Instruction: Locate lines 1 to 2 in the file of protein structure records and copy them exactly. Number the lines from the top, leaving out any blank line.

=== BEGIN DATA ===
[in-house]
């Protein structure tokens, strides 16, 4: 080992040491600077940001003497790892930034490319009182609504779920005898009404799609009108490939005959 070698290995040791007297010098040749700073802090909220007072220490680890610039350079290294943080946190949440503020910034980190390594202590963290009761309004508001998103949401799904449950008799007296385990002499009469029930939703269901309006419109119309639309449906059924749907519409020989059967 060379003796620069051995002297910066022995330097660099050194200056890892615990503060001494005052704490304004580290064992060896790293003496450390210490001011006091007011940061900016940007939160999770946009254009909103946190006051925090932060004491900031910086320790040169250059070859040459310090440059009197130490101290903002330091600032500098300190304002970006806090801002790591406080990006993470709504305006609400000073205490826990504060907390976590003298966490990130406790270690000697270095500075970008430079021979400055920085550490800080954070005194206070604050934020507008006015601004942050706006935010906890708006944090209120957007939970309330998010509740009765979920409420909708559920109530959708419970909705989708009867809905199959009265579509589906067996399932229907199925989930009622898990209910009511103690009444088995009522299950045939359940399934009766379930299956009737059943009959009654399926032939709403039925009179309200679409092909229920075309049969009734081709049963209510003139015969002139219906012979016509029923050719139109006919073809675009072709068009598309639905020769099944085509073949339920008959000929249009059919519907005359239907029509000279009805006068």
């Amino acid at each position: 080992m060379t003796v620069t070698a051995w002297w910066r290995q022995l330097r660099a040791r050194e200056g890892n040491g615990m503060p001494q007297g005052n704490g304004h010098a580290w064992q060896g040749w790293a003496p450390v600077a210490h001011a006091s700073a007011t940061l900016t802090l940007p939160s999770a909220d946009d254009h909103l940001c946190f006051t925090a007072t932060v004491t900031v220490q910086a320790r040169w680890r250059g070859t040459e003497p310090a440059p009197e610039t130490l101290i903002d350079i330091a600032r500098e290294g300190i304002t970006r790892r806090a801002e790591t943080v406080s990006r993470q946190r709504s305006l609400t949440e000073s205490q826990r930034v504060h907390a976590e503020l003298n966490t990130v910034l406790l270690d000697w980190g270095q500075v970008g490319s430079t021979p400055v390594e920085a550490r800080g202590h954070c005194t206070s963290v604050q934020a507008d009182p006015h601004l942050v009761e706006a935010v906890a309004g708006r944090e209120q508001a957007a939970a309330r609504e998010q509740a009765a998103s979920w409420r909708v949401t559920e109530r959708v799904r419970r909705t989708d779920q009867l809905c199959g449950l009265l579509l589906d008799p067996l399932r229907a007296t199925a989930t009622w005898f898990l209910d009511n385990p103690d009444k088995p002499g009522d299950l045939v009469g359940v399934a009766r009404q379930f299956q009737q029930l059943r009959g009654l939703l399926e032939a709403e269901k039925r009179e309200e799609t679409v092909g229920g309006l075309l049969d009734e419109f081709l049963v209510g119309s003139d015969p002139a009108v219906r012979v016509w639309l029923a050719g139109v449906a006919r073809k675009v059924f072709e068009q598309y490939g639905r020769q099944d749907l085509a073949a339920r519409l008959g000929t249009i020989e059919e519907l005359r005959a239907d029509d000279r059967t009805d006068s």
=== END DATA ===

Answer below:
[in-house]
């Protein structure tokens, strides 16, 4: 080992040491600077940001003497790892930034490319009182609504779920005898009404799609009108490939005959 070698290995040791007297010098040749700073802090909220007072220490680890610039350079290294943080946190949440503020910034980190390594202590963290009761309004508001998103949401799904449950008799007296385990002499009469029930939703269901309006419109119309639309449906059924749907519409020989059967 060379003796620069051995002297910066022995330097660099050194200056890892615990503060001494005052704490304004580290064992060896790293003496450390210490001011006091007011940061900016940007939160999770946009254009909103946190006051925090932060004491900031910086320790040169250059070859040459310090440059009197130490101290903002330091600032500098300190304002970006806090801002790591406080990006993470709504305006609400000073205490826990504060907390976590003298966490990130406790270690000697270095500075970008430079021979400055920085550490800080954070005194206070604050934020507008006015601004942050706006935010906890708006944090209120957007939970309330998010509740009765979920409420909708559920109530959708419970909705989708009867809905199959009265579509589906067996399932229907199925989930009622898990209910009511103690009444088995009522299950045939359940399934009766379930299956009737059943009959009654399926032939709403039925009179309200679409092909229920075309049969009734081709049963209510003139015969002139219906012979016509029923050719139109006919073809675009072709068009598309639905020769099944085509073949339920008959000929249009059919519907005359239907029509000279009805006068």